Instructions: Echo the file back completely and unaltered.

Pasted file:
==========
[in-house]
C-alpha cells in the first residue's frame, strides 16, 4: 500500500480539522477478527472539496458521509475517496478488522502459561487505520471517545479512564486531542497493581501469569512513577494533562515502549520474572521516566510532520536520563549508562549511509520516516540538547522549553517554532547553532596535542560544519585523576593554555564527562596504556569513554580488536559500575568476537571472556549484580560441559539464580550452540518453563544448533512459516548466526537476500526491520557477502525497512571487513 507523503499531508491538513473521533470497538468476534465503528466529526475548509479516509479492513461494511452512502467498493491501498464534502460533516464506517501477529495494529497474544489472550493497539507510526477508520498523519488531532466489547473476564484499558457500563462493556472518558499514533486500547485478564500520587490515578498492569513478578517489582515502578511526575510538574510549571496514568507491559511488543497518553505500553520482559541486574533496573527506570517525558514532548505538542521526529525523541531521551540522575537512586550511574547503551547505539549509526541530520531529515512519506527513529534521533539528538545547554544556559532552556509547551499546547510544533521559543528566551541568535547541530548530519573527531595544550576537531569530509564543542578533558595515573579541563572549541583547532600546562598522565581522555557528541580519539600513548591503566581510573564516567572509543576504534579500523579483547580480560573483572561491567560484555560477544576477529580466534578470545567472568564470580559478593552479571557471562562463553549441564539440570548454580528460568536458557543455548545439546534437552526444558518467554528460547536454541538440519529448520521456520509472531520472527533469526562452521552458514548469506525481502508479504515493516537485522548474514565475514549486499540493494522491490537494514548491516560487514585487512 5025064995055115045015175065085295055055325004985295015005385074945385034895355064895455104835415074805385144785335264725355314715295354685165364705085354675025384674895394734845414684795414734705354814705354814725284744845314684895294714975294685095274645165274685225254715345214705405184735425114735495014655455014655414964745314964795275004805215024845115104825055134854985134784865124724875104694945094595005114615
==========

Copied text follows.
[in-house]
C-alpha cells in the first residue's frame, strides 16, 4: 500500500480539522477478527472539496458521509475517496478488522502459561487505520471517545479512564486531542497493581501469569512513577494533562515502549520474572521516566510532520536520563549508562549511509520516516540538547522549553517554532547553532596535542560544519585523576593554555564527562596504556569513554580488536559500575568476537571472556549484580560441559539464580550452540518453563544448533512459516548466526537476500526491520557477502525497512571487513 507523503499531508491538513473521533470497538468476534465503528466529526475548509479516509479492513461494511452512502467498493491501498464534502460533516464506517501477529495494529497474544489472550493497539507510526477508520498523519488531532466489547473476564484499558457500563462493556472518558499514533486500547485478564500520587490515578498492569513478578517489582515502578511526575510538574510549571496514568507491559511488543497518553505500553520482559541486574533496573527506570517525558514532548505538542521526529525523541531521551540522575537512586550511574547503551547505539549509526541530520531529515512519506527513529534521533539528538545547554544556559532552556509547551499546547510544533521559543528566551541568535547541530548530519573527531595544550576537531569530509564543542578533558595515573579541563572549541583547532600546562598522565581522555557528541580519539600513548591503566581510573564516567572509543576504534579500523579483547580480560573483572561491567560484555560477544576477529580466534578470545567472568564470580559478593552479571557471562562463553549441564539440570548454580528460568536458557543455548545439546534437552526444558518467554528460547536454541538440519529448520521456520509472531520472527533469526562452521552458514548469506525481502508479504515493516537485522548474514565475514549486499540493494522491490537494514548491516560487514585487512 5025064995055115045015175065085295055055325004985295015005385074945385034895355064895455104835415074805385144785335264725355314715295354685165364705085354675025384674895394734845414684795414734705354814705354814725284744845314684895294714975294685095274645165274685225254715345214705405184735425114735495014655455014655414964745314964795275004805215024845115104825055134854985134784865124724875104694945094595005114615